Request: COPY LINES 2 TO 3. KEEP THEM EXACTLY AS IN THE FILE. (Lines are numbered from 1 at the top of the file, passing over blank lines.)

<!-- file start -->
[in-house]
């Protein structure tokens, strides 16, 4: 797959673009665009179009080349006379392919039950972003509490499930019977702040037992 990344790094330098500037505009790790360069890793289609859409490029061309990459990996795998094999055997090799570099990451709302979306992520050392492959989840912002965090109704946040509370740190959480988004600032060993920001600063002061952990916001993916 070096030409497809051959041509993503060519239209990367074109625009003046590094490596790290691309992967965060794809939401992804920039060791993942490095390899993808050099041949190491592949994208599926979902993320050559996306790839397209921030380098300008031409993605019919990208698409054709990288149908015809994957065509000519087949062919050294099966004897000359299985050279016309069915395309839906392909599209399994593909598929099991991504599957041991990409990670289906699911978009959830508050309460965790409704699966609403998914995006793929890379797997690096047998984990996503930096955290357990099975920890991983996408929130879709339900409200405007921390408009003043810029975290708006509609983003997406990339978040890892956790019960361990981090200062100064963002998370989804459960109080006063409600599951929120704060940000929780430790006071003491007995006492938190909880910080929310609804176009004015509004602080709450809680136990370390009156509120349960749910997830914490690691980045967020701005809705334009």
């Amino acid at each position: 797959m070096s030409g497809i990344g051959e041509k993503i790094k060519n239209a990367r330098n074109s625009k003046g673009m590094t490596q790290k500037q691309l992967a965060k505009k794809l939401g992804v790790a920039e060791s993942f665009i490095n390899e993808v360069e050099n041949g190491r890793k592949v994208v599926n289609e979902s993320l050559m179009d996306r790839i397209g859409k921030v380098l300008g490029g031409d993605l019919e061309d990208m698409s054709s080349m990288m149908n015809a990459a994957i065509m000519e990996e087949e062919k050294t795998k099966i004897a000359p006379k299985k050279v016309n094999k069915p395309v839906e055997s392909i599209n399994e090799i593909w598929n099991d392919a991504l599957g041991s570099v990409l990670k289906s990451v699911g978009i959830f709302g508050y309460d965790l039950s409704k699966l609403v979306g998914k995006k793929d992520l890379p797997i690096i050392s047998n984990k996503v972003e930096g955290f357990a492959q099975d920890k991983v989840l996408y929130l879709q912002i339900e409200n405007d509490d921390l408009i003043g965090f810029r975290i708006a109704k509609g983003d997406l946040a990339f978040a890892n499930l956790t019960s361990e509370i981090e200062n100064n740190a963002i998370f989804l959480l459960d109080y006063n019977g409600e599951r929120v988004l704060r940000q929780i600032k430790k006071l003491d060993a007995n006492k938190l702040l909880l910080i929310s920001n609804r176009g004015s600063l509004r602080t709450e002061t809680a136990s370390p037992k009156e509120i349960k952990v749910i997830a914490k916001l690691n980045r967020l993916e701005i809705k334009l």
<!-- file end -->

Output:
């Protein structure tokens, strides 16, 4: 797959673009665009179009080349006379392919039950972003509490499930019977702040037992 990344790094330098500037505009790790360069890793289609859409490029061309990459990996795998094999055997090799570099990451709302979306992520050392492959989840912002965090109704946040509370740190959480988004600032060993920001600063002061952990916001993916 070096030409497809051959041509993503060519239209990367074109625009003046590094490596790290691309992967965060794809939401992804920039060791993942490095390899993808050099041949190491592949994208599926979902993320050559996306790839397209921030380098300008031409993605019919990208698409054709990288149908015809994957065509000519087949062919050294099966004897000359299985050279016309069915395309839906392909599209399994593909598929099991991504599957041991990409990670289906699911978009959830508050309460965790409704699966609403998914995006793929890379797997690096047998984990996503930096955290357990099975920890991983996408929130879709339900409200405007921390408009003043810029975290708006509609983003997406990339978040890892956790019960361990981090200062100064963002998370989804459960109080006063409600599951929120704060940000929780430790006071003491007995006492938190909880910080929310609804176009004015509004602080709450809680136990370390009156509120349960749910997830914490690691980045967020701005809705334009």
């Amino acid at each position: 797959m070096s030409g497809i990344g051959e041509k993503i790094k060519n239209a990367r330098n074109s625009k003046g673009m590094t490596q790290k500037q691309l992967a965060k505009k794809l939401g992804v790790a920039e060791s993942f665009i490095n390899e993808v360069e050099n041949g190491r890793k592949v994208v599926n289609e979902s993320l050559m179009d996306r790839i397209g859409k921030v380098l300008g490029g031409d993605l019919e061309d990208m698409s054709s080349m990288m149908n015809a990459a994957i065509m000519e990996e087949e062919k050294t795998k099966i004897a000359p006379k299985k050279v016309n094999k069915p395309v839906e055997s392909i599209n399994e090799i593909w598929n099991d392919a991504l599957g041991s570099v990409l990670k289906s990451v699911g978009i959830f709302g508050y309460d965790l039950s409704k699966l609403v979306g998914k995006k793929d992520l890379p797997i690096i050392s047998n984990k996503v972003e930096g955290f357990a492959q099975d920890k991983v989840l996408y929130l879709q912002i339900e409200n405007d509490d921390l408009i003043g965090f810029r975290i708006a109704k509609g983003d997406l946040a990339f978040a890892n499930l956790t019960s361990e509370i981090e200062n100064n740190a963002i998370f989804l959480l459960d109080y006063n019977g409600e599951r929120v988004l704060r940000q929780i600032k430790k006071l003491d060993a007995n006492k938190l702040l909880l910080i929310s920001n609804r176009g004015s600063l509004r602080t709450e002061t809680a136990s370390p037992k009156e509120i349960k952990v749910i997830a914490k916001l690691n980045r967020l993916e701005i809705k334009l």